Regarding the planned closure of the Mt. Pleasant and Clarinda MHIs, I sent the letter below to Iowa Governor Terry Branstad at weblink https://governor.iowa.gov/constituent-services/register-opinion
The letter includes a comment on my sense of personal connection to this issue as well as my sense of responsibility as a medical professional and teacher to medical students and residents.
I’m not surprised that I had to choose “other” for a message subject because there is no selection for “mental health.” My message is about your plan to close the Mental Health Institutes at Mt. Pleasant and Clarinda, a plan to which I propose you consider an alternative.
I’m a staff psychiatrist at the University of Iowa Hospitals & Clinics (UIHC). News sources indicate you’ve told them that you’re collaborating with UIHC Psychiatry to somehow pick up the slack after the MHIs are closed. That comes as a surprise to me and the rest of my colleagues. We’re not aware of any formal conversation you’ve had with us about it. And many are entering their signatures on a petition I’ve started to register their disappointment in your plan and their hope that you’ll consider an alternative.
Regarding that petition, I was reminded by one of our administrators that I should not have sent a message to my colleagues about it on my University of Iowa Outlook email account because employees are not to use it for “personal or political purposes.” The rationale was the delicate relationship between you, the State Board of Regents, and The University of Iowa. I wondered about the fear which drives this rule and I’m not really sorry I bent that rule.
Many of us believe that it’s wrong to send a false message to the public that UIHC can somehow make up the difference for the inpatient beds which will be lost by the closure of the MHIs at Clarinda and Mt. Pleasant. This is a puzzling way to reach out to the public for support of a plan to reduce access to inpatient psychiatric care at a time when we need the opposite.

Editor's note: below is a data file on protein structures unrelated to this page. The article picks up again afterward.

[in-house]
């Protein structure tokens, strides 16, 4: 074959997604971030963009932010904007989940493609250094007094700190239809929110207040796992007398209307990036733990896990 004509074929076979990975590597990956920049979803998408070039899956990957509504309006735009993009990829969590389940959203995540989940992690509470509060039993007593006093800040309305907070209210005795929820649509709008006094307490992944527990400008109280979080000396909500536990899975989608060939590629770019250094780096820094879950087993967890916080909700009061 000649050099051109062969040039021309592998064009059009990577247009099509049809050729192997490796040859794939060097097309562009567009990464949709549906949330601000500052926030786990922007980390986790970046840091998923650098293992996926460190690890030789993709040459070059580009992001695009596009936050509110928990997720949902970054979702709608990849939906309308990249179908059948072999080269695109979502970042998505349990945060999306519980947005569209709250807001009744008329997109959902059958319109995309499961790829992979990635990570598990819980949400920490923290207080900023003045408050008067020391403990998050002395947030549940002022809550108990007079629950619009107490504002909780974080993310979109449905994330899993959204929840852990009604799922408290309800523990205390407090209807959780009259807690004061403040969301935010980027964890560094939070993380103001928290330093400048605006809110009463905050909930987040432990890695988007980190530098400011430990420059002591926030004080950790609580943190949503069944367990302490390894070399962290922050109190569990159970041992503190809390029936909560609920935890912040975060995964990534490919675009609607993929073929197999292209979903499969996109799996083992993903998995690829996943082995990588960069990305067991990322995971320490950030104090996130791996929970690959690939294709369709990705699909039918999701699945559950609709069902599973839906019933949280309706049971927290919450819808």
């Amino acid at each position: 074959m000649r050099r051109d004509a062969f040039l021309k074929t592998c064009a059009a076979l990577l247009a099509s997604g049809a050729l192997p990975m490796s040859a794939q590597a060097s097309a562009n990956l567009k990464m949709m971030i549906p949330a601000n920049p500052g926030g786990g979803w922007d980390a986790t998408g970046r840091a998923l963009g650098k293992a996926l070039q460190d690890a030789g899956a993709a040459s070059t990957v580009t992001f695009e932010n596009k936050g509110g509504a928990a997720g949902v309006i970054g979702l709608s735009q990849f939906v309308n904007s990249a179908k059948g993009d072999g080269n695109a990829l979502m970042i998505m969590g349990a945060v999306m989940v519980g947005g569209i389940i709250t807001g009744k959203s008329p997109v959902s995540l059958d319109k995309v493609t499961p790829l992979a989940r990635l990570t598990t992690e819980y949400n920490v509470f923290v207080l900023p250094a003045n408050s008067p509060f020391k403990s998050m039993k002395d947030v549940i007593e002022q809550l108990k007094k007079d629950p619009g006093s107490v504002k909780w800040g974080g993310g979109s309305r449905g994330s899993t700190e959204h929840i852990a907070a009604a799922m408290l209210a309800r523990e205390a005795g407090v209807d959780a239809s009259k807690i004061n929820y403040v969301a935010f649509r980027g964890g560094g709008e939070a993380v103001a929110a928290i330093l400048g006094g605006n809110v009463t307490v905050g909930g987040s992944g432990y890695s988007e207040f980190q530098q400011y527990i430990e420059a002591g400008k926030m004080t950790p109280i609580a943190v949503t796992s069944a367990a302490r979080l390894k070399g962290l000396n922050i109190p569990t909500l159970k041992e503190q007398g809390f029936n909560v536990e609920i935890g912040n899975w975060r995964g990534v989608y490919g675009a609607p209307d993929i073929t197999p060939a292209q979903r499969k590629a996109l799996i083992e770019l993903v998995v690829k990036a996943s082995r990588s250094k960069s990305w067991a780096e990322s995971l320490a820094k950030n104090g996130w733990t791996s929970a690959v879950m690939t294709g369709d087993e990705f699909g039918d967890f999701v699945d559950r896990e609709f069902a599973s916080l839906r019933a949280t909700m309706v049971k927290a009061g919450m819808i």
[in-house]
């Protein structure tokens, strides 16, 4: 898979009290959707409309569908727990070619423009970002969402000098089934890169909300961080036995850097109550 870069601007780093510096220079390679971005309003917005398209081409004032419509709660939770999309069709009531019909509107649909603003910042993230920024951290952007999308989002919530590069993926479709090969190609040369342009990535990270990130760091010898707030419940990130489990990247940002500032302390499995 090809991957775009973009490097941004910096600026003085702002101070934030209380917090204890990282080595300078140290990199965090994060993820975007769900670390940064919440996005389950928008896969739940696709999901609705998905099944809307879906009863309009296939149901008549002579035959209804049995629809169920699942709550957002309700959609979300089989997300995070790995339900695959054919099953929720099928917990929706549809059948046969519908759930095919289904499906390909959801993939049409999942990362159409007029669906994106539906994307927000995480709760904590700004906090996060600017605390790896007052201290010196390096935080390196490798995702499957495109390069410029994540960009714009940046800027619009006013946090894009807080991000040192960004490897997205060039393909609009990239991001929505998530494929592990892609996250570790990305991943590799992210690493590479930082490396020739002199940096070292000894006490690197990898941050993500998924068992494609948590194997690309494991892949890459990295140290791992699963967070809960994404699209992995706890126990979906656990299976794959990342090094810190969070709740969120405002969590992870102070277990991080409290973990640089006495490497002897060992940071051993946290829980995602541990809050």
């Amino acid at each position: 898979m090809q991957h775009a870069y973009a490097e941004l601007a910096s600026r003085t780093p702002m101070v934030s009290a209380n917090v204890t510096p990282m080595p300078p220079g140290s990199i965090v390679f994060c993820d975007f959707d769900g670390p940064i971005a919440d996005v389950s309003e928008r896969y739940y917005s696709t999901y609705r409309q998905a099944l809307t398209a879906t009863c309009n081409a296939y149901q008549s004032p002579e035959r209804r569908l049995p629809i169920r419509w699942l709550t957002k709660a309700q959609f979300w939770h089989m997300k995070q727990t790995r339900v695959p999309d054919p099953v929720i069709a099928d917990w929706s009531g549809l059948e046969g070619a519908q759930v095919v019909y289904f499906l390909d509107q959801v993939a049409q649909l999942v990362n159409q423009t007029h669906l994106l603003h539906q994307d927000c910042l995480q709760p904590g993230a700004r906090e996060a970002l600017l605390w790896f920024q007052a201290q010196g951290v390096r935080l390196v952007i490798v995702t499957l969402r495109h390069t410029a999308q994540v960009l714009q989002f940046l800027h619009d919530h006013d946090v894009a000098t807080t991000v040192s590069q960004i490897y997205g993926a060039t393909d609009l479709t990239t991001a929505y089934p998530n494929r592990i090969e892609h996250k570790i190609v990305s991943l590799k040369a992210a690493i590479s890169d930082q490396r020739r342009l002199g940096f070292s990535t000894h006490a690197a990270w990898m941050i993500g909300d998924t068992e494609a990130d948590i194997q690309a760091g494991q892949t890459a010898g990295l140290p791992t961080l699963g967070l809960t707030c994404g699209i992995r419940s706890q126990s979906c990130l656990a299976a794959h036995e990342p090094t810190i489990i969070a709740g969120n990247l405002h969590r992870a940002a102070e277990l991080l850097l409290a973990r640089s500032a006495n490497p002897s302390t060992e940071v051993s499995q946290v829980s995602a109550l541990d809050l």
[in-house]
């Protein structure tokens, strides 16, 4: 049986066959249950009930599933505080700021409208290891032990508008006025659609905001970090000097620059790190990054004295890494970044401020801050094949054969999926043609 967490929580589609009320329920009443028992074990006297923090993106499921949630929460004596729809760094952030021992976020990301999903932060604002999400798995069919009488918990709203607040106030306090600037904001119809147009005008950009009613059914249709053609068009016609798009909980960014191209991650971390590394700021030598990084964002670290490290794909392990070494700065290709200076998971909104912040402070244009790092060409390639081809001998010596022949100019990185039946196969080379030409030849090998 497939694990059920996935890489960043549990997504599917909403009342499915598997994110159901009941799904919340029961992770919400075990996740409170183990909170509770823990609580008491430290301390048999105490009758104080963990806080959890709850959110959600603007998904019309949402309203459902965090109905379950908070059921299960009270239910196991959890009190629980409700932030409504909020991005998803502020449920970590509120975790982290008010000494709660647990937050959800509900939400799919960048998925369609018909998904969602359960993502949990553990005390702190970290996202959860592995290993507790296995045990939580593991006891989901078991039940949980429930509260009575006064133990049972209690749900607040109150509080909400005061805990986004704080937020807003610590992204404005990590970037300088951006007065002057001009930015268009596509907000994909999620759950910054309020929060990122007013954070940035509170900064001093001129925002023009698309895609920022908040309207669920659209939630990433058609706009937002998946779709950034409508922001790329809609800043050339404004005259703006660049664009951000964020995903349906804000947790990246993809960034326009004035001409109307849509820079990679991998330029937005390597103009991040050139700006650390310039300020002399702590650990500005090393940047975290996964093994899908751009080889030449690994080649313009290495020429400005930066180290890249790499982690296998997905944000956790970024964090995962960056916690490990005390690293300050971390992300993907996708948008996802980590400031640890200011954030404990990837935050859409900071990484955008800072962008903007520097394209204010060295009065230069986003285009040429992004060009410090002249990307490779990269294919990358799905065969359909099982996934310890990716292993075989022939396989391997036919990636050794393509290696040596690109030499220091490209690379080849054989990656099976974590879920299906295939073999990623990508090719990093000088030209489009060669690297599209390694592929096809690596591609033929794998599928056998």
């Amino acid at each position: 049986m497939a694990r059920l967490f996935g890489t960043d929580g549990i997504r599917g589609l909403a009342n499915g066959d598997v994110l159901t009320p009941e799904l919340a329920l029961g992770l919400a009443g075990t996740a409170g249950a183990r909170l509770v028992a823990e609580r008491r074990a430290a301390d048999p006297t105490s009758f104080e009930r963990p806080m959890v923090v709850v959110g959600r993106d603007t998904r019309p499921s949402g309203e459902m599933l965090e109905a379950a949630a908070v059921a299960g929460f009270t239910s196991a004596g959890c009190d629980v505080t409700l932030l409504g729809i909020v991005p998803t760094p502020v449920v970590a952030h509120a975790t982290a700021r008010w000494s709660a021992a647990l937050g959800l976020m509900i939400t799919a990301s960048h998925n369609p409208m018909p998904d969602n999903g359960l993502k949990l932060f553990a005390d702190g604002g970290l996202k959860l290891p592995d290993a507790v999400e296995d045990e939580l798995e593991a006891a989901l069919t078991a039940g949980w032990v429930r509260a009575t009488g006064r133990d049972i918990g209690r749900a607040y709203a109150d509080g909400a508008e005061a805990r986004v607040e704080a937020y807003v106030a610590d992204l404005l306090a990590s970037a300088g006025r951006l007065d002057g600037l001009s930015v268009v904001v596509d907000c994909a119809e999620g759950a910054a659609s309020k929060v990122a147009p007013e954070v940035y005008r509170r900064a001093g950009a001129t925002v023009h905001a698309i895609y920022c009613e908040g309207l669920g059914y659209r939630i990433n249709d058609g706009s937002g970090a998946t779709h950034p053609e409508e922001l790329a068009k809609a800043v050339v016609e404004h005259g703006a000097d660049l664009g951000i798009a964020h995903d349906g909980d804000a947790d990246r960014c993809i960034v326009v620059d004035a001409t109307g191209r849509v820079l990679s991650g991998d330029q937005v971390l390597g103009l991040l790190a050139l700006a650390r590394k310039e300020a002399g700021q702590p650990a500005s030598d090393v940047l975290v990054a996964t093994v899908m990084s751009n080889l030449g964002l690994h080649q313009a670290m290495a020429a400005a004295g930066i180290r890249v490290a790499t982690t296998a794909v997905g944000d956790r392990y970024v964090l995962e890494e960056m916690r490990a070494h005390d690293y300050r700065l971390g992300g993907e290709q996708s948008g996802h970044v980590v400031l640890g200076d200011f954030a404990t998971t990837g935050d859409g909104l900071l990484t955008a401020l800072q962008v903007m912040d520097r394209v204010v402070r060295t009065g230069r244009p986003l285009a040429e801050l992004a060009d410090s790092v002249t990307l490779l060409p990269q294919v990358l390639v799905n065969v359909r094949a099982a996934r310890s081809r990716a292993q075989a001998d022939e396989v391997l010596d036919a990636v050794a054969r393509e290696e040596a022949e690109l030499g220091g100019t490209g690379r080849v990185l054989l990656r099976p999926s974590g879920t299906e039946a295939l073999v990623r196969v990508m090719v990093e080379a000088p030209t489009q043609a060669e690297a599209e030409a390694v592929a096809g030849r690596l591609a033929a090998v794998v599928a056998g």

Our inpatient units are often full and patients sit in our Emergency Department waiting, sometimes for days, to transfer out to other hospitals in the state—which are also often full. This sometimes leads to violent confrontations with patients burdened with persistent, severe mental illness, raising the risk for injury to themselves and to hospital workers.
What I hope for is a genuine vision for improving access to inpatient mental health care in Iowa, not just shutting down beds. This is about a lot more than cutting budget costs. It’s about human lives. Just yesterday, I returned a call from a patient’s legal guardian who was looking for my help with his granddaughter who has severe, persistent mental illness and who was psychiatrically hospitalized at UIHC in the past. He’s frustrated because the patient is not able to move forward in the outpatient community mental health setting and has failed many placements. He spontaneously deplored your plan to close the MHIs and is thinking of contacting his state legislators, a move which I encouraged.
The kind of vision I hope you would embrace would be similar to what Massachusetts did by building the Worcester Recovery Center and Hospital, which opened in 2012. It was built partly with the bricks and mortar of the former state mental asylum it replaced and appears to hold promise for treatment of the population of patients who have not been well served by the deinstitutionalization of the state mental hospitals in the 1960s.
The MHIs are old, even “ancient” as I believe you have called them and I have no argument with that view. What I contest is the short-sighted move to cut access to sorely needed mental health care when there might be an avenue to improvement.
I also have my own story about the MHIs in Iowa which serves to partly explain why I’m so passionate about it. My brother was a patient at the MHI at Cherokee in the distant past. He needed it at the time and I was glad it was there for him. He’s been dead many years. Part of my memory of him will always be connected to the state hospital which helped him. At a deeply personal level, I know a great deal about the travail of families who struggle to care for loved ones who can’t fend for themselves because of mental illness.
As a faculty member at UIHC, I see myself as a teacher of the next generation of doctors. I know that one of the most talented and dedicated trainees in our psychiatry residency program wrote a letter to you conveying her concern about the closure of the MHIs. You replied with an impersonal form letter which did not respect her as a professional and indicated that you had not read her letter nor did you make an effort to understand the point we are all making—we must all work together to build a mental health care system which truly cares about Iowans.
You needn’t bother replying if that is what you would send to me. Instead, as one of my colleagues has suggested, it might be more helpful for you to meet with a group of Iowa psychiatrists to discuss how we might address the crisis of mental health care in our state.